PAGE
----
Mailbox hits send on new iPad app


SAN FRANCISCO -- Mailbox is coming to the iPad.

The new app will be available starting Thursday and reflects the accelerating shift to tablets from laptops, especially among younger people, said Mailbox Chief Executive Gentry Underwood. An iPad app was one of the top requests from Mailbox users, and it’s the first new product from Mailbox since it was bought by Dropbox in March.

“It’s so hard for people like us who spend a lot of time in front of laptops to realize how many people use the iPad as a full-time computer,” Underwood said. “People love the advantages of carrying a much lighter device and not being weighed down by a bunch of clunky hardware when you just want to do something simple like read a book or watch a video.”

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With more apps like Mailbox, which enables people to do more on a tablet, “I think more and more people are going to get won over to it,” he said.

The new iPad app is much like the one for the iPhone. It’s designed to make using Gmail easier on the iPad. Underwood said Mailbox would look to feedback from users on how to improve it.

Mailbox is also working on making itself available on more email services and more mobile devices.

“Our priority is basically to try to get Mailbox in the hands of as many people who want it,” Underwood said.

Mailbox is also working on new features to ease the pain of using email on mobile devices, but Underwood said his company isn’t ready to discuss those just yet.

“There are so many more places where we can ease the pain around email. There is a sea of opportunity there, and the challenge is figuring out strategically where to put our resources first. It’s like trying to boil the ocean. There is just so much to do,” Underwood said.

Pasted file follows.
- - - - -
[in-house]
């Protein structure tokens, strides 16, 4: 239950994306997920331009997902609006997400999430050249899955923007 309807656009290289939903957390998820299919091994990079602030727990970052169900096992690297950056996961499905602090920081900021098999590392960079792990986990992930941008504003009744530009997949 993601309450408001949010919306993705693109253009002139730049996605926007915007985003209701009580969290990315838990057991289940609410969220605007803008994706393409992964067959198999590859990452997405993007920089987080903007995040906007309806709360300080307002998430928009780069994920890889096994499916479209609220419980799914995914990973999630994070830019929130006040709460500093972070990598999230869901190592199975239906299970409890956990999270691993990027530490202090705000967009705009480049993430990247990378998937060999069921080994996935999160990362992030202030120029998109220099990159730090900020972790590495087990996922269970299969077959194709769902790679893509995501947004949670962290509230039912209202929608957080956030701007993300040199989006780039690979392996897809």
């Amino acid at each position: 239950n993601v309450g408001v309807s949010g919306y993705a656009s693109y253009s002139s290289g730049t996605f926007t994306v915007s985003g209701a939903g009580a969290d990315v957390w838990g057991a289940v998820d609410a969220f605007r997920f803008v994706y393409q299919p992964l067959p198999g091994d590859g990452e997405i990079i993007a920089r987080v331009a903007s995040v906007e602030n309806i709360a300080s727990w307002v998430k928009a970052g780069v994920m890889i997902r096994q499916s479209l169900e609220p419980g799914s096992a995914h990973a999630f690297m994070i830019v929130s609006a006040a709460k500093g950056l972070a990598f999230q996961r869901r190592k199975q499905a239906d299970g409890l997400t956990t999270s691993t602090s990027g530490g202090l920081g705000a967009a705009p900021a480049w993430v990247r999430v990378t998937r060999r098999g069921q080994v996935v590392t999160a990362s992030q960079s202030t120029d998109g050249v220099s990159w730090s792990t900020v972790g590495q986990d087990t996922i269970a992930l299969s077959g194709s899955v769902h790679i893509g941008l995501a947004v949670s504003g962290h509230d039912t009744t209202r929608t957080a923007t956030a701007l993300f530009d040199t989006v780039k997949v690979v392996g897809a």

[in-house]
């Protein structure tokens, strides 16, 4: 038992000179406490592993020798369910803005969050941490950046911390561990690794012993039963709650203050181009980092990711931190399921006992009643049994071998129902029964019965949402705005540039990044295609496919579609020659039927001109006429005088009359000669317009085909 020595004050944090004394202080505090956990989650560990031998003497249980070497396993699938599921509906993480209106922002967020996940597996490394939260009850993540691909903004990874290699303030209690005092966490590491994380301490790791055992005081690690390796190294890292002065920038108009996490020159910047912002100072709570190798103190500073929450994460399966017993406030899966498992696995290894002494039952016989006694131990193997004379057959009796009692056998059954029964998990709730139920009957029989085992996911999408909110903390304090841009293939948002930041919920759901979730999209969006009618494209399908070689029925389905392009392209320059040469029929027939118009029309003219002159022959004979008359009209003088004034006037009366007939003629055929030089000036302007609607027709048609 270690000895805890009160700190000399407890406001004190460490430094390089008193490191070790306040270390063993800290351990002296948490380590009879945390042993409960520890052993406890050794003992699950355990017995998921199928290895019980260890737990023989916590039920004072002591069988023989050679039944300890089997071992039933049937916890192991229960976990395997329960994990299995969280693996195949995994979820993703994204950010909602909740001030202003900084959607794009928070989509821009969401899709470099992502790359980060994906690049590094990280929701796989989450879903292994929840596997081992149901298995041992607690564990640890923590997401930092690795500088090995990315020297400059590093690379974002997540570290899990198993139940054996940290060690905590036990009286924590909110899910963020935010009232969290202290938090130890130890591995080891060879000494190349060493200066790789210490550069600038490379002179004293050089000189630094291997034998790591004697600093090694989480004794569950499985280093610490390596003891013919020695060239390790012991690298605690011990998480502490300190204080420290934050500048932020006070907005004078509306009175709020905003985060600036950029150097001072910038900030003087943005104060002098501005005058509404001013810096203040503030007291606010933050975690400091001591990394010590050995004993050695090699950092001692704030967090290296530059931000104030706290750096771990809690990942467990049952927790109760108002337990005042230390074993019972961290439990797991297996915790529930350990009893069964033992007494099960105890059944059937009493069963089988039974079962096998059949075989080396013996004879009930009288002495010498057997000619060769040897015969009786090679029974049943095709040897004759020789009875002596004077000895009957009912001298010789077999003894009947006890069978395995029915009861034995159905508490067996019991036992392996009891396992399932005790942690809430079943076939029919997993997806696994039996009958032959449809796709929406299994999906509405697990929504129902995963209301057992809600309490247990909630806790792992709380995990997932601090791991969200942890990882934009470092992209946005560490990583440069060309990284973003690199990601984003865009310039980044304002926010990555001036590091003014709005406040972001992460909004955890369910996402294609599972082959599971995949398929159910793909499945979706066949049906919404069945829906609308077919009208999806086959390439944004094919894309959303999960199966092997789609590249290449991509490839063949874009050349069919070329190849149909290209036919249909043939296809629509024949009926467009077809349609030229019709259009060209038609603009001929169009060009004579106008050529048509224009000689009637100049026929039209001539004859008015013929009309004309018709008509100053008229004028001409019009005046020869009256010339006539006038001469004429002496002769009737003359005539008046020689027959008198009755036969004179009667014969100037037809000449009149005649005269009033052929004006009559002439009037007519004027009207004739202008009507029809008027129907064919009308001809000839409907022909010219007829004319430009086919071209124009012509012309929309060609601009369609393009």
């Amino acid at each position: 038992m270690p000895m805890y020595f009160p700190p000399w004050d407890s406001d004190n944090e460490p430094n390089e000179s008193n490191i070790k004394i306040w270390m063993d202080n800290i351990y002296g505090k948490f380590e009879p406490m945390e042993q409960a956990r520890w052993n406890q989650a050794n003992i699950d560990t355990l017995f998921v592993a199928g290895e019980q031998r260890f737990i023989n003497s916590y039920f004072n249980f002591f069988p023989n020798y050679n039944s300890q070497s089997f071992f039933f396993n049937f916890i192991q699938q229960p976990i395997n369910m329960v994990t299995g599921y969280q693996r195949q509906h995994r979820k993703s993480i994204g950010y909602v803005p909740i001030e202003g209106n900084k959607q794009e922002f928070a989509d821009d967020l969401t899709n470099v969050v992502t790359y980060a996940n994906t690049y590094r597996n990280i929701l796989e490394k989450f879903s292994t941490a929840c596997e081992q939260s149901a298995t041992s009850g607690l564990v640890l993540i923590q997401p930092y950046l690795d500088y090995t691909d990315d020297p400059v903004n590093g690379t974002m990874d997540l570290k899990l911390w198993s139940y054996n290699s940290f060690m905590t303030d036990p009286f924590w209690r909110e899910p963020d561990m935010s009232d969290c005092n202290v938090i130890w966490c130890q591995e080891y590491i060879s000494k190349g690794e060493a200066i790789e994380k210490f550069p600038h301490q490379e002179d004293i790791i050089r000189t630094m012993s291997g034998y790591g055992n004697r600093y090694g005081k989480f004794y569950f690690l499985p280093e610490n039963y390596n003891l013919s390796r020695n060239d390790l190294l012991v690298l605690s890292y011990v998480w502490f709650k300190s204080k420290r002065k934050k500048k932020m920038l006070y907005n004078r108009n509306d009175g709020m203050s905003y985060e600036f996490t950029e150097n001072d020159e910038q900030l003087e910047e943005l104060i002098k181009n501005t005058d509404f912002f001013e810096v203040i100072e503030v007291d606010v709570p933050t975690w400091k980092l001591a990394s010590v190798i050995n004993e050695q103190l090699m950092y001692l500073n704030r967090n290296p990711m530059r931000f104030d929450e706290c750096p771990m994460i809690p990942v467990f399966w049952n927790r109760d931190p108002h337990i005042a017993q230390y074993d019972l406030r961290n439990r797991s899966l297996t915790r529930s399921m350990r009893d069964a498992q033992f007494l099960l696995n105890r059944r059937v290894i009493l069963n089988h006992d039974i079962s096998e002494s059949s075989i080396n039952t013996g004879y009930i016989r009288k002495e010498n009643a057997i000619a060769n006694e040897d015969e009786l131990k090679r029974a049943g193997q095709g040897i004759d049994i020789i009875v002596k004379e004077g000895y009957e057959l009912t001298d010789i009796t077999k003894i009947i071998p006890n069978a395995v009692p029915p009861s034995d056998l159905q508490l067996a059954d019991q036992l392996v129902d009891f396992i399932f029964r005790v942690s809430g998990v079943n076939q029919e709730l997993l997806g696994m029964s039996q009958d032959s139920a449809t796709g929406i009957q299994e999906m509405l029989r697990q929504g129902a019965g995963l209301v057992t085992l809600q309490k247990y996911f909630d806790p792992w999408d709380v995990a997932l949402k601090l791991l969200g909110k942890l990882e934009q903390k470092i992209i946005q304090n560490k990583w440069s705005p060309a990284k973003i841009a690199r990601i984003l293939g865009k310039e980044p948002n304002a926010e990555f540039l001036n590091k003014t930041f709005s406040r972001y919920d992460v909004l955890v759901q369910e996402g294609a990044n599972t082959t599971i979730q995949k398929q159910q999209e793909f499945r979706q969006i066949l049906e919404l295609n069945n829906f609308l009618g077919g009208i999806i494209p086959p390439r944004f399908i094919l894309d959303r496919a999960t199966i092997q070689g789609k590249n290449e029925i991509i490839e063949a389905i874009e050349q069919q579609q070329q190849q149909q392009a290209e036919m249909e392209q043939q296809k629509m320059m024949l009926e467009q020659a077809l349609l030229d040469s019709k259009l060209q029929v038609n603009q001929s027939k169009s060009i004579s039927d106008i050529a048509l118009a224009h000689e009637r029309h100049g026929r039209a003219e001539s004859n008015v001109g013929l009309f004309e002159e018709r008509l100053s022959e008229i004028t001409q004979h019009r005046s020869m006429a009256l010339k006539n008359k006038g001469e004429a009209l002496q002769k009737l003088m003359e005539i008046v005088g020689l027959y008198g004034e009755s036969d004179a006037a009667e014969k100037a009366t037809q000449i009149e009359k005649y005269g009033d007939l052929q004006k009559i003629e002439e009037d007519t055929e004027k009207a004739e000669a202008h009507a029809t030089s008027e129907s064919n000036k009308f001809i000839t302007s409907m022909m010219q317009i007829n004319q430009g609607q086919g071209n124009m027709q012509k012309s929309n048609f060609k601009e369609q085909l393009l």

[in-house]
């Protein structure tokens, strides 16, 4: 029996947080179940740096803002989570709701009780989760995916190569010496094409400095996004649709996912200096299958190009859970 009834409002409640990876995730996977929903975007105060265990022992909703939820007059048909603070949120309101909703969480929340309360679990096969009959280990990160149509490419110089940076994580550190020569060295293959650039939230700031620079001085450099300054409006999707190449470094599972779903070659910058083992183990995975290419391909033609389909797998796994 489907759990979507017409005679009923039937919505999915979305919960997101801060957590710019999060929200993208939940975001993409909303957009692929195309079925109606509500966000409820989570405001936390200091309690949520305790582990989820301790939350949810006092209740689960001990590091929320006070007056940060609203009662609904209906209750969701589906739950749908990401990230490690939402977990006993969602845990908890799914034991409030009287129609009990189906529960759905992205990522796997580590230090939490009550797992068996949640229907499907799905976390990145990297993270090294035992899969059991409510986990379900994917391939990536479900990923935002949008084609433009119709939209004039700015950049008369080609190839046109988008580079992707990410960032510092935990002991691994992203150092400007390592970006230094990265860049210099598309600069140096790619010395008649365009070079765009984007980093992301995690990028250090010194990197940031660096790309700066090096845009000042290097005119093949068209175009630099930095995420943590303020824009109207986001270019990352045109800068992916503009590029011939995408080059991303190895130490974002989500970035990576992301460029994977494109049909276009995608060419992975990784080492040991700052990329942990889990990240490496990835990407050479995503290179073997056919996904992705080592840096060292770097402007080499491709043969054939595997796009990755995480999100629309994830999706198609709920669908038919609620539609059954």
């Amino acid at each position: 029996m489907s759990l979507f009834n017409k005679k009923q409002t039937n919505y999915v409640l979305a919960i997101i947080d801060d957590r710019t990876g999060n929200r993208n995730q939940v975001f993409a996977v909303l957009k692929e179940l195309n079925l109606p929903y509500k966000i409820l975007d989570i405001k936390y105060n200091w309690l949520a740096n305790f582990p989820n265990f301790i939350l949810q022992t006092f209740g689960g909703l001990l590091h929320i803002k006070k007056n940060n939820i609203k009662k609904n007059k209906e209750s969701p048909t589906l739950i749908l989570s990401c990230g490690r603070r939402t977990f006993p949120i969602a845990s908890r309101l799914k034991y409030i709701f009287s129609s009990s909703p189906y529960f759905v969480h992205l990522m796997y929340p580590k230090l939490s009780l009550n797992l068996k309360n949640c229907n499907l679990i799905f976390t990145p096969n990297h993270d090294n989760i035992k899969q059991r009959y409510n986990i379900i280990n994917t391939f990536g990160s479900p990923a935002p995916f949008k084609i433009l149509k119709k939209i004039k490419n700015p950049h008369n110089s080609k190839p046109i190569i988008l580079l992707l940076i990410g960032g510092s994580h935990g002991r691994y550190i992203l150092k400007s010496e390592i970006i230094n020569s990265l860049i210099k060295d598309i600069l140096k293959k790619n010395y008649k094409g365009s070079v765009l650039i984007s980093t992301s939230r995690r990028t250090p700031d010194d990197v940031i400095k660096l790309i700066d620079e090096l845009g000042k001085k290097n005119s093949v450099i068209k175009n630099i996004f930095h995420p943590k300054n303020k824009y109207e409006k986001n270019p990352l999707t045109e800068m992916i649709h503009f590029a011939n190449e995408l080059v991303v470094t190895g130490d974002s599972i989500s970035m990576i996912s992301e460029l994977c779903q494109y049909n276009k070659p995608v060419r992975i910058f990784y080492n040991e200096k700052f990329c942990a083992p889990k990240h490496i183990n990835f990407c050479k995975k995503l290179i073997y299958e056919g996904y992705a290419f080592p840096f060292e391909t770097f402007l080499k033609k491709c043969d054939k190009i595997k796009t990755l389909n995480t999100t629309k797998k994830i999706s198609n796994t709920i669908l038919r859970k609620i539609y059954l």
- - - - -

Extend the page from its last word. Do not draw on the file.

Mailbox gives people simple, easy tools to perform email triage, like a doctor does in the emergency room. Users quickly swipe to archive, delete or file messages or add them to lists “to read” or “to buy.” Users can also “snooze” an email: It disappears from the inbox and comes back later that day, on the weekend or the following week.

The overnight success of Mailbox underscored how frustrated people have become with trying to use email on their mobile devices. In its short life as a tiny startup, Mailbox signed up 1.5 million people who were sending 100 million messages a day.

Mailbox came up with an unusual system to make sure the app didn’t crash under the weight of all the new users. When you download the app, you don’t get it right away, instead you take a number like at the deli counter.

Underwood said he soon realized that his small company was trying to tackle a massive market without the massive resources. So he decided to get hitched. Dropbox bought Mailbox for $100 million in March. Now there’s no more waiting for the iPhone app, and not for the iPad app either.

Underwood declined to reveal how many users Mailbox currently has.

“We are still growing quite nicely, and retention is also good,” he said. “That part in particular is very hard. While it is certainly challenging to get people to try your product, it’s harder to get people to stick with it. Retention is the gold standard of building something that works.”



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